Today, people in different situations and contexts face intercultural challenges. These are a result of increasing mobility. Sometimes such challenges are brought about by crisis situations and an international labor market. However, people also come in contact with each other through forms of new technology such as the Internet, and through literature and film. In these multicultural encounters, misunderstandings and sometimes clashes are experienced. This volume presents studies in culture, communication, and language, all of which strive, through a variety of theoretical perspectives, to develop understanding of such challenges and perhaps offer practical solutions.
Encountering otherness may evoke fears, negative attitudes, and a corresponding will to dismiss the otherness in front of us—either consciously or unconsciously. This denial of otherness may also be subtle. Thinking about otherness, as described in this volume, also raises questions about how otherness is represented and mediated and about the possible role of third parties in facilitating communication in such situations. Sometimes a third party can play a crucial role in facilitating the communication process and serve as a channel of communication.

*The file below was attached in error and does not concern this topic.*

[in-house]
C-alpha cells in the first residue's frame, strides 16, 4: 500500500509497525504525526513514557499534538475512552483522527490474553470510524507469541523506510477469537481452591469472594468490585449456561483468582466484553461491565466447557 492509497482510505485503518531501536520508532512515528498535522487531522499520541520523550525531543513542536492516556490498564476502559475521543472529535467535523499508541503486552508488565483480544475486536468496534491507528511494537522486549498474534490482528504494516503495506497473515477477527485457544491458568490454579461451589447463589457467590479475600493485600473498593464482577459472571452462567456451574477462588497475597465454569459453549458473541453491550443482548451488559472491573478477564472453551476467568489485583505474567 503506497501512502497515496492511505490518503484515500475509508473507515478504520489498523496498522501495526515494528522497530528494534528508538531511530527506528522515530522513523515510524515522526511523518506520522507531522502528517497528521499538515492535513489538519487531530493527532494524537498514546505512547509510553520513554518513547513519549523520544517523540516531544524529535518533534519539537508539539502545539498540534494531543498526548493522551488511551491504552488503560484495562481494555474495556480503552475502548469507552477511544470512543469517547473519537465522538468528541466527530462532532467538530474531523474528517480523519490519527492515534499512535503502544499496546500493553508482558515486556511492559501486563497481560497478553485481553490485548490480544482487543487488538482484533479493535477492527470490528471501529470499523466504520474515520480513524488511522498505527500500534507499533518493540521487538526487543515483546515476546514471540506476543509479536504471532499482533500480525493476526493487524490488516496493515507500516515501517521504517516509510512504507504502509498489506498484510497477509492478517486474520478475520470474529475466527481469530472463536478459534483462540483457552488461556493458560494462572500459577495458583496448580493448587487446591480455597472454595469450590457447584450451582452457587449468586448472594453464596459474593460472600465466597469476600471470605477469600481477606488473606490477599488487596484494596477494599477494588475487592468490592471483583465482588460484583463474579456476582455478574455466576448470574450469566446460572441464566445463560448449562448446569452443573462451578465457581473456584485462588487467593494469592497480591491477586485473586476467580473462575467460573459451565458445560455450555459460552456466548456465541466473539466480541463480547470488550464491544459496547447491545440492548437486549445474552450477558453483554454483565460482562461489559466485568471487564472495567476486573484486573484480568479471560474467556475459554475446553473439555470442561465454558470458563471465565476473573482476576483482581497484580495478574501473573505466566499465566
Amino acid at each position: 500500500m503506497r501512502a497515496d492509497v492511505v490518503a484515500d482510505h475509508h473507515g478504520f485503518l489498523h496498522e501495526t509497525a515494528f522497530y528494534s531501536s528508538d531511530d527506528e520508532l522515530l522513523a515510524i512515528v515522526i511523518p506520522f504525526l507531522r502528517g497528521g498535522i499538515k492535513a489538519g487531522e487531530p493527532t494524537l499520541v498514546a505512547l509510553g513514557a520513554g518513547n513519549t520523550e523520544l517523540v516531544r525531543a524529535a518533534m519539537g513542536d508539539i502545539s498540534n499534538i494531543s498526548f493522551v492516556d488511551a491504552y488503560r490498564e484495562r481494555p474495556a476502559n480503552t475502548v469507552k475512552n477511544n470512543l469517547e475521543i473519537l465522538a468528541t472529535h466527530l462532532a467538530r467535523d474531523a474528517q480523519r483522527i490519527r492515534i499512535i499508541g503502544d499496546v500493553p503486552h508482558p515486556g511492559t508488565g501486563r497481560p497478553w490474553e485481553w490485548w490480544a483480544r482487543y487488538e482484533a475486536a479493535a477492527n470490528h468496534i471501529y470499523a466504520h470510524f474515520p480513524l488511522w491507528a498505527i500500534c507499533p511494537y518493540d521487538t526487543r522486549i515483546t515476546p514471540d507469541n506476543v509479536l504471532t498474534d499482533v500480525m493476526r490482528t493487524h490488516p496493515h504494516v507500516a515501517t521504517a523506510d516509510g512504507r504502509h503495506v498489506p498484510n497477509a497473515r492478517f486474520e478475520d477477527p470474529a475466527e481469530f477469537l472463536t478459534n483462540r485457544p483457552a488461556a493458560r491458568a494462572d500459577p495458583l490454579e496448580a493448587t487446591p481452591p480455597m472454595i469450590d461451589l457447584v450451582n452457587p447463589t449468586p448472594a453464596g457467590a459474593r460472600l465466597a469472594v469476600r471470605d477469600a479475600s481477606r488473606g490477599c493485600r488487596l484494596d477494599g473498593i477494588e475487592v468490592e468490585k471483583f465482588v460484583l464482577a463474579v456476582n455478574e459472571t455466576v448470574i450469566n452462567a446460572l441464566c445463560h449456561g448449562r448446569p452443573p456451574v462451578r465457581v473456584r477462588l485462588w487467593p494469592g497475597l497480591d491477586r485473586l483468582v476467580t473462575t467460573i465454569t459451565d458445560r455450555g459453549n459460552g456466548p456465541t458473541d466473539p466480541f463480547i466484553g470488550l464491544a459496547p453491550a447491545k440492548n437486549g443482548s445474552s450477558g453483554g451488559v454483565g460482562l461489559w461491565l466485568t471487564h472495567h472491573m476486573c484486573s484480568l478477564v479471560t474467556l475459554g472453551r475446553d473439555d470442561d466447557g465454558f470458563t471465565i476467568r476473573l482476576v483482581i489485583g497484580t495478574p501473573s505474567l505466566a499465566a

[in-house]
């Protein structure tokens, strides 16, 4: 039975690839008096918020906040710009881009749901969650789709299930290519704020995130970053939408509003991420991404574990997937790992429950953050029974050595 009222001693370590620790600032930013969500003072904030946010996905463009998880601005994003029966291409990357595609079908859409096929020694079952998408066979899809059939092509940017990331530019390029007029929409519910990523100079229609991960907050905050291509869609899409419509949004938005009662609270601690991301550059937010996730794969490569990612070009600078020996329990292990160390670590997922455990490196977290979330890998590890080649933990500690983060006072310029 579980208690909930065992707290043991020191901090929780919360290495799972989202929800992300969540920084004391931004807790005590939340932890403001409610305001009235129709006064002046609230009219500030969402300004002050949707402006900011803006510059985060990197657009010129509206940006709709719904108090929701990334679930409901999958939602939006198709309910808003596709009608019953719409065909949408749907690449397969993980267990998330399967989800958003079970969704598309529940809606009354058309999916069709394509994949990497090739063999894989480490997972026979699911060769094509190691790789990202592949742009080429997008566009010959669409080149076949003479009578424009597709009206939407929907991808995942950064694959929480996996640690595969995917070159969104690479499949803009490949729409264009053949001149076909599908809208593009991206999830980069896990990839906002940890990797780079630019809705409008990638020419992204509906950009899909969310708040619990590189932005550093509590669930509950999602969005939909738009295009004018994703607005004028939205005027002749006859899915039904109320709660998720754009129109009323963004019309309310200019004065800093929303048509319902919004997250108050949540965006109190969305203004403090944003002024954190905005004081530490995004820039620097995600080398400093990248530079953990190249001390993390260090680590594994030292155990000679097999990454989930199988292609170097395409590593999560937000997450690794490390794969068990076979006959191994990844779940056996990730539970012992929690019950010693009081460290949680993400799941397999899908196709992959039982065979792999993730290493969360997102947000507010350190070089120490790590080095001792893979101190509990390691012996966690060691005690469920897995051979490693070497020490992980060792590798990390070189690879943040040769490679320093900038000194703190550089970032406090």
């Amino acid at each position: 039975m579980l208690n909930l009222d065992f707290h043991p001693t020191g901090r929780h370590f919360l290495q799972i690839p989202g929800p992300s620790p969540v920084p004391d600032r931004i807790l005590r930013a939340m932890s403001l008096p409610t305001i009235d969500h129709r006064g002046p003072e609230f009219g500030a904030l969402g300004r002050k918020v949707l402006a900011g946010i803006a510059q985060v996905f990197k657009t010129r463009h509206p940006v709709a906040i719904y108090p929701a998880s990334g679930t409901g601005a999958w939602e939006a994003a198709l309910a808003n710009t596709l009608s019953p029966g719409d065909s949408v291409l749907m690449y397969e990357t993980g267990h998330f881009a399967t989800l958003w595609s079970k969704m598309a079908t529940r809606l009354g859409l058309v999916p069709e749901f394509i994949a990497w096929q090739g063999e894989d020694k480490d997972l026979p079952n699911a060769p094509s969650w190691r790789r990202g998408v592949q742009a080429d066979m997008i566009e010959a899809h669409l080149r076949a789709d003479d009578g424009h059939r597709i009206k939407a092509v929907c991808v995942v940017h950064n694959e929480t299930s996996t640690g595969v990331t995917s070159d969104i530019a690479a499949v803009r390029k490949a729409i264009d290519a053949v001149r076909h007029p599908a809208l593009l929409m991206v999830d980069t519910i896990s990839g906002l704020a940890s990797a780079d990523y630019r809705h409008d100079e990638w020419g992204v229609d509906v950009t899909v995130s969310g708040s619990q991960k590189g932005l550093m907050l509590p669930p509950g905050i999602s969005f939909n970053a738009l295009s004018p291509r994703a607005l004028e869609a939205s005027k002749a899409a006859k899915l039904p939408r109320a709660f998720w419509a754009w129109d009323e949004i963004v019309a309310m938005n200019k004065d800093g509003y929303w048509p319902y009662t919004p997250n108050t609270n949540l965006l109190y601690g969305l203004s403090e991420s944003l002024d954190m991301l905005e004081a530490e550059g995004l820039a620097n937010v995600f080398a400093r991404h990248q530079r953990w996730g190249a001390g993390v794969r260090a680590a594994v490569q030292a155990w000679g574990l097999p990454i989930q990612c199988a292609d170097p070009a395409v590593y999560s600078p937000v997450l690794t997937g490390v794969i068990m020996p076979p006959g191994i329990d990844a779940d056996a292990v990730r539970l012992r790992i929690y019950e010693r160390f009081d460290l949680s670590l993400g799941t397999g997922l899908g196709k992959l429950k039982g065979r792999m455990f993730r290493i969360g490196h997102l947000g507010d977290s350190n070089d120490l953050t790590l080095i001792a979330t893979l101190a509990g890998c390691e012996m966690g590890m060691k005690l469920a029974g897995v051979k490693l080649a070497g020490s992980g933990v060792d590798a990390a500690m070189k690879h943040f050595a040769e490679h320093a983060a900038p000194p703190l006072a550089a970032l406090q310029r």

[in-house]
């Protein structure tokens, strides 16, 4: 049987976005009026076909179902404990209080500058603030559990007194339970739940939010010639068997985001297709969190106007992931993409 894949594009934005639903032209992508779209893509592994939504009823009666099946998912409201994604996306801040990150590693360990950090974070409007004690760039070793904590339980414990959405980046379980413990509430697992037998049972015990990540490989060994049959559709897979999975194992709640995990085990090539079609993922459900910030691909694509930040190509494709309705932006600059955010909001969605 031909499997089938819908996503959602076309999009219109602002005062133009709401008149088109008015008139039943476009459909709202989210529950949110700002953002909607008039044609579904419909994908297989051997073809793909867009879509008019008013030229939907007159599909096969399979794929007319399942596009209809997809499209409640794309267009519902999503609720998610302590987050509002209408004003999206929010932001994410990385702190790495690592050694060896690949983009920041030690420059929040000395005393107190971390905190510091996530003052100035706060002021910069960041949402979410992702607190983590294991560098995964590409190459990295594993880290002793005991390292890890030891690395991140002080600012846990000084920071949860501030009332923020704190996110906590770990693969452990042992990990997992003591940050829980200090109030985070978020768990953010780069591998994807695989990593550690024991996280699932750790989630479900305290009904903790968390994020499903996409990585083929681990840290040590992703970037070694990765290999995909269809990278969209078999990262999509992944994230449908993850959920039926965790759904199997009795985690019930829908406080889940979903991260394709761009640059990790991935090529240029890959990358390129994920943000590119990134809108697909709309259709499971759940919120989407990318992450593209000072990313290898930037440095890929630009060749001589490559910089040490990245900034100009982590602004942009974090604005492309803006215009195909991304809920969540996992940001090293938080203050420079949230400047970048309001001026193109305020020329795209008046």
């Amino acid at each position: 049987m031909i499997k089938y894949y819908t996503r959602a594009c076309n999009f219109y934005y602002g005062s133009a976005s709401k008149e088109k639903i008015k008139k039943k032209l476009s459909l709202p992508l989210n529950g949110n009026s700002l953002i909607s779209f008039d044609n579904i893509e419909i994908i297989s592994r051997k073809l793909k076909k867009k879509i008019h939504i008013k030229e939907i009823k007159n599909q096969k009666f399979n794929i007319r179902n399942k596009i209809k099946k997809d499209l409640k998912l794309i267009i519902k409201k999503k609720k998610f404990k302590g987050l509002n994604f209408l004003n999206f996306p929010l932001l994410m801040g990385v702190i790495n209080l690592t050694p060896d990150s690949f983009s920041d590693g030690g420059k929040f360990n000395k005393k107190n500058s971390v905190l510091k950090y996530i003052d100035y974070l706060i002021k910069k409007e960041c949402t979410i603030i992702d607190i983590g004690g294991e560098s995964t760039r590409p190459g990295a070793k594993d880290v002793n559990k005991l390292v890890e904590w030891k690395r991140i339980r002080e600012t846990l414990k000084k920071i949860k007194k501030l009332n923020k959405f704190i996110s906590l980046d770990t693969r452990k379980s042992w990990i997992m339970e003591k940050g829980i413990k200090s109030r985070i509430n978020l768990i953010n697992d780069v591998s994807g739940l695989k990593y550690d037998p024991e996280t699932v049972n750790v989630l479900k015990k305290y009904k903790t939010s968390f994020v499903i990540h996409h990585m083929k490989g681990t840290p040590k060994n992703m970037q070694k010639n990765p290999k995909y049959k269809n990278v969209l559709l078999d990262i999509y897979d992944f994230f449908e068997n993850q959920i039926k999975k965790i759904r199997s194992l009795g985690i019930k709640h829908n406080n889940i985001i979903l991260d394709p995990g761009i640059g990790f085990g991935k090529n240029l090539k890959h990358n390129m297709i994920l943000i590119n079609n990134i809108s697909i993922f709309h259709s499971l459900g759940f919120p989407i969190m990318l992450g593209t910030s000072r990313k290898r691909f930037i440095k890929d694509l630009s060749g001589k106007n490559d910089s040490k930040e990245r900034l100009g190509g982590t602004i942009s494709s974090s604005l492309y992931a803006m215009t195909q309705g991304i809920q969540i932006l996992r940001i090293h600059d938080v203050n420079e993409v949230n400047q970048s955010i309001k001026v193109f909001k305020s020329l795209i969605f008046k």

Trust in humanity as a bridge to community requires a subtle balance between representations of self and other. Various problems arise in intercultural mediation, which may be caused by cultural and political differences, and these are sometimes used to validate stereotypical beliefs and images. The editors argue that in both academic and art circles, European perspectives have widely been understood as universal.